They released 191 unmarked chinook, including 61 believed to be unmarked upriver fish, during the most recent ouoting. They also caught and released 242 steelhead, of which 159 were wild.
ODFW and WDFW estimate that the gill-netters have made only a small dent in their impacts -- 0.033percent for upriver spring chinook and 0.147 for wild winter steelhead. That amounts to only 4 percent of the commercial fleet's 0.8 percent upriver impact allocation and 7 percent of the 2 percent steelhead impact allowance.
The initial three fisheries, and a 24-hour fishery approved Wednesday that began at 10 a.m. Thursday, require the use of nets with 9-inch mesh or greater. It is theorized that the large mesh allows most of the smaller steelhead to swim through while the chinook become gilled. Managers estimate that the mortality steelhead caught and released from larger mesh nets is 30 percent. The mortality rate for released chinook is 40 percent.
The large mesh nets are deployed early as an attempt to catch as many of the Willamette chinook, which normally return to the river earlier than the upriver fish, while avoiding steelhead impacts.
Once data from observers and from weekly test fisheries begins to show that the upriver chinook are heading upriver in large numbers, the managers have said they will likely require the use of 4 ¼-inch-mesh "tangle" nets. The smaller mesh results in a greater steelhead catch or encounter rate. But it causes less damage to the fish so a higher percentage of the released steelhead and upriver chinook survive to spawn. An 18.5 percent mortality rate is being used this year to calculate impacts for both steelhead and chinook released from tangle nets.
A lack of fish so far is just one of the problems faced by the fishers. Those testifying at recent Compact meetings say that the larger-mesh, heavier, multi-strand nets are more easily avoided by fish during the daylight hours, thus reducing catch efficiency. They also think some of the salmon are also wriggling through.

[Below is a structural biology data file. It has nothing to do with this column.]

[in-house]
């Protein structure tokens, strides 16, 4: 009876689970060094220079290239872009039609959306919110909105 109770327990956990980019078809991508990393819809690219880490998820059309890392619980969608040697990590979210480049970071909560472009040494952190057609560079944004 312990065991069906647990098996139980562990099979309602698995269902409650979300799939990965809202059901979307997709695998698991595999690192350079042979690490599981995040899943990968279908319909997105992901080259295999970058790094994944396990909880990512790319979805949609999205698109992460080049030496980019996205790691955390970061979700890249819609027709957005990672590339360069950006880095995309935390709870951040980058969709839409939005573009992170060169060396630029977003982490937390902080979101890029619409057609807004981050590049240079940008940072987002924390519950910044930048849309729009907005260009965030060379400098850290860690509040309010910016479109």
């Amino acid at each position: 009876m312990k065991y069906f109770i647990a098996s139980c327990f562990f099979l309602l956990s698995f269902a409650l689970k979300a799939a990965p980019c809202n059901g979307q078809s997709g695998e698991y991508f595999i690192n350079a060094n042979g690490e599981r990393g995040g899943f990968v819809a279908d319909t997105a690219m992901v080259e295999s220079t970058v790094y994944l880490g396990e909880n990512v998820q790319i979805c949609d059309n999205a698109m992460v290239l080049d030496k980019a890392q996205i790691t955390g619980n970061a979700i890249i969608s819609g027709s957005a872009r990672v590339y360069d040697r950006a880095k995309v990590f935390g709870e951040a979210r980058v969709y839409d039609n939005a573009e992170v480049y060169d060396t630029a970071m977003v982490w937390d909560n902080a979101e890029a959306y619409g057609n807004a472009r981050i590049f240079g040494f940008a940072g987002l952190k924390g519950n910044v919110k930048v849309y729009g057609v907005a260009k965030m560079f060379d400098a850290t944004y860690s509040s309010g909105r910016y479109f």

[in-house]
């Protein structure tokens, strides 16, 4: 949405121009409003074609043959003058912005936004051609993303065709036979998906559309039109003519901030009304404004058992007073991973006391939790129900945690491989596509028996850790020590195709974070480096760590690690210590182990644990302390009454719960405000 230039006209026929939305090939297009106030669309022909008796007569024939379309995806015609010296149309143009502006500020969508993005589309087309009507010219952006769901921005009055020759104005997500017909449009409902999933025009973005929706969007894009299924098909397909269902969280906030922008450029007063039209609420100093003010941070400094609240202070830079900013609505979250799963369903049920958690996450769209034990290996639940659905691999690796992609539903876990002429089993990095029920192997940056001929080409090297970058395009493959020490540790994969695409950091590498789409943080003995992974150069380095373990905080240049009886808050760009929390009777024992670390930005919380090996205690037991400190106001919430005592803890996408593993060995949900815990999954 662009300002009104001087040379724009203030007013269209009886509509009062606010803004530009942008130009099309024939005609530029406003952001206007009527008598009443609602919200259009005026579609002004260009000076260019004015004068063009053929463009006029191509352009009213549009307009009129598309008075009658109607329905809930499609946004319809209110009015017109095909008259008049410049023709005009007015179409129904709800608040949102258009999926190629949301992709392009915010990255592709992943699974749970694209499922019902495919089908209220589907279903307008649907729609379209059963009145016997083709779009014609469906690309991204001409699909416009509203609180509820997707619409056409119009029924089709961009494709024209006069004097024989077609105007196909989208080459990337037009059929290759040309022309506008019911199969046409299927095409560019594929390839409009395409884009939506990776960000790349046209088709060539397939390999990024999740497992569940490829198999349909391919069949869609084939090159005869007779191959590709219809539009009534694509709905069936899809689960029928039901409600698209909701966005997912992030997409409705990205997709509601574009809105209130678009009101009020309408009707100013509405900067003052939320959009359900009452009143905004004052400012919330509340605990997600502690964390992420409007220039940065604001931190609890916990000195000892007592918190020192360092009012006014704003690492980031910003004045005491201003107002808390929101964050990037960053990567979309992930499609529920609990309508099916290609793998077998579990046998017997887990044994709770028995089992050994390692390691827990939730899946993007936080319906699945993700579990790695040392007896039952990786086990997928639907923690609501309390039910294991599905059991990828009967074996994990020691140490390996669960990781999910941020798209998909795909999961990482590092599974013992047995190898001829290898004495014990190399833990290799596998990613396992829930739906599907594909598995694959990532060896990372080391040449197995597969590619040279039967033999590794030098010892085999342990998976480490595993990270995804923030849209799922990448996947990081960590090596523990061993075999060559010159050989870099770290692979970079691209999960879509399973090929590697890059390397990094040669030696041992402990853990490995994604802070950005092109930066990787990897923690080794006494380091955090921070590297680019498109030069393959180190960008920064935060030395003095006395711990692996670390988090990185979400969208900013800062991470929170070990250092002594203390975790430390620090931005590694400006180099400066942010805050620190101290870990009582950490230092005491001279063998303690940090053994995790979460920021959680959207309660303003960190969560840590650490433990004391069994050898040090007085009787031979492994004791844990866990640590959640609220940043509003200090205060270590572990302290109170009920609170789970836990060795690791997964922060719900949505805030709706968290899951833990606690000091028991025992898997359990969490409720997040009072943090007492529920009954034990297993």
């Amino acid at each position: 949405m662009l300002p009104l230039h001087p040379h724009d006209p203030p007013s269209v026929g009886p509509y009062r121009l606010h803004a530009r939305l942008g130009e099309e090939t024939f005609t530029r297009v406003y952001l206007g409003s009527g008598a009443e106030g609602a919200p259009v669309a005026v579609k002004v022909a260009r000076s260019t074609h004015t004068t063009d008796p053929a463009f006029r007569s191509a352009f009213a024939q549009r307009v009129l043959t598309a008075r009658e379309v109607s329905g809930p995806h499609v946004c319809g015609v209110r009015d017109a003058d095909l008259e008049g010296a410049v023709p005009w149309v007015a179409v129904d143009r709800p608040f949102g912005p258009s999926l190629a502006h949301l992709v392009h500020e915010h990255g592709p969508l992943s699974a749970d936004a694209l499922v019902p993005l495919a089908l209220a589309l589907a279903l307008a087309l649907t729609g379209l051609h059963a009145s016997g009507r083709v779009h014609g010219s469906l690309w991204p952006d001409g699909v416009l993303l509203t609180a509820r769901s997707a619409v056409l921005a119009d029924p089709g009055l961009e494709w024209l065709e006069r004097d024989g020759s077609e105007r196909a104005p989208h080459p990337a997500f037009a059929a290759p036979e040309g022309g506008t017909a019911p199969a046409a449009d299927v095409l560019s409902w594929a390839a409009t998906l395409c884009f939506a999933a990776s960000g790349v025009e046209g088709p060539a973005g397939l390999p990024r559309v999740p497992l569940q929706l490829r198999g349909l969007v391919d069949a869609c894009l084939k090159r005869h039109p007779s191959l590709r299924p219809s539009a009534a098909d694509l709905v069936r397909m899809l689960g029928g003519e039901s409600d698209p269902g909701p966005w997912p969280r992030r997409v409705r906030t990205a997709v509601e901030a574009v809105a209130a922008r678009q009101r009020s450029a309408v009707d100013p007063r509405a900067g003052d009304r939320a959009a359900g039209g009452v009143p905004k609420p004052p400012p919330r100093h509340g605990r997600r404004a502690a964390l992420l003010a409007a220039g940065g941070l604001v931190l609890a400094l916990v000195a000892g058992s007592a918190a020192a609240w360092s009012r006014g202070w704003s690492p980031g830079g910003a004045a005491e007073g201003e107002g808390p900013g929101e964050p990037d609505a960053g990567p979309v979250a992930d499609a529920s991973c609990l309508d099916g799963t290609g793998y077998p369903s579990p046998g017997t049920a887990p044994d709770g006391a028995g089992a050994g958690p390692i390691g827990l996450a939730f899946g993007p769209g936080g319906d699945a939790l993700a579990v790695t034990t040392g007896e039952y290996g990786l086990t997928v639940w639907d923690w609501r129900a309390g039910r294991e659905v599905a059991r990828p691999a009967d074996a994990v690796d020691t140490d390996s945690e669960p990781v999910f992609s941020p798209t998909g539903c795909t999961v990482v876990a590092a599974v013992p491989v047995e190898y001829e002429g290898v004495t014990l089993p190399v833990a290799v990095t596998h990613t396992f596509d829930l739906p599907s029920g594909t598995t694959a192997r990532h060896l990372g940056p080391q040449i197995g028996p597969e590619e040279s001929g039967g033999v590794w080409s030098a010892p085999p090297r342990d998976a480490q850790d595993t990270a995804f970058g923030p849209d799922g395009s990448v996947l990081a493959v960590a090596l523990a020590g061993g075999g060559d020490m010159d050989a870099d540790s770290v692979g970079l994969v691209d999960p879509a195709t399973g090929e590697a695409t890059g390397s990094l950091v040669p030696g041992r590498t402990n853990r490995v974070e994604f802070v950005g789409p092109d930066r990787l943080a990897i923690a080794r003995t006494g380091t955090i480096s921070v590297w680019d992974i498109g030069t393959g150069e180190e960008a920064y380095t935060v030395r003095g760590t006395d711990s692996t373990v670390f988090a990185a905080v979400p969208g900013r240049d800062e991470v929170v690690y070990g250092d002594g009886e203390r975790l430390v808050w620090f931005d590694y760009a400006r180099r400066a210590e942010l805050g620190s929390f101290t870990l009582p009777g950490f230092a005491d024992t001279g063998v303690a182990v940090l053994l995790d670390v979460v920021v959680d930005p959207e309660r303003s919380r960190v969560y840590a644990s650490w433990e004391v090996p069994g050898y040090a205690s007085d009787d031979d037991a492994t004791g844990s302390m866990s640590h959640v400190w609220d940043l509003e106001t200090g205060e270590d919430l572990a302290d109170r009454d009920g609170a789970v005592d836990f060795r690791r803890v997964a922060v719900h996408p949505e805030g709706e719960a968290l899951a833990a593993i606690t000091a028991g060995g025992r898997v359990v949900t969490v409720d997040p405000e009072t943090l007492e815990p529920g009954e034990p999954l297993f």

"We think with the nine-inch we're giving up a lot of small salmon," said Jim Wells, a commercial fisher representing Salmon for All at the hearing. He asked for a test of 8-inch mesh, the fishers preferred gear, to see if its use would greatly increase the steelhead encounter rate.
He said his catch averaged about 20 pounds per fish, larger than in past years.
ODFW biologist Kevleen Melcher told the Compact that the overall catch this year was averaging 18.5 pounds, "very similar to what it is normally with 8-inch nets, which is 18 pounds."
The Compact agreed Wednesday to proceed with the same gear and fishing area restrictions as those first three periods.
"Is there anything you think is changing rapidly, or in flux, right now," that might suggest the need for a change, Tweit asked Melcher.
She said that the steelhead handle rate "is stable, it's not increasing." That likely means the run has not started to build toward a peak that normally occurs in late March. In 2002, -- a year when the gill-netters inadvertently caused a 6 to 15 percent impact on the wild run -- the run peaked around March 14, Melcher said. The number of upriver chinook has been slowly increasing in recent days and is likely to pick up soon.
"We're right here on the bubble looking into next week," Williams said of the need potentially to shift management strategies. Through March 7, only 51 spring chinook had been counted at Bonneville Dam. The upriver stocks are those from hatcheries and spawning grounds upstream of the dam. Spring chinook primarily enter the lower river during March and April with upriver stock abundance peaking during late March to early April, according to a joint staff report.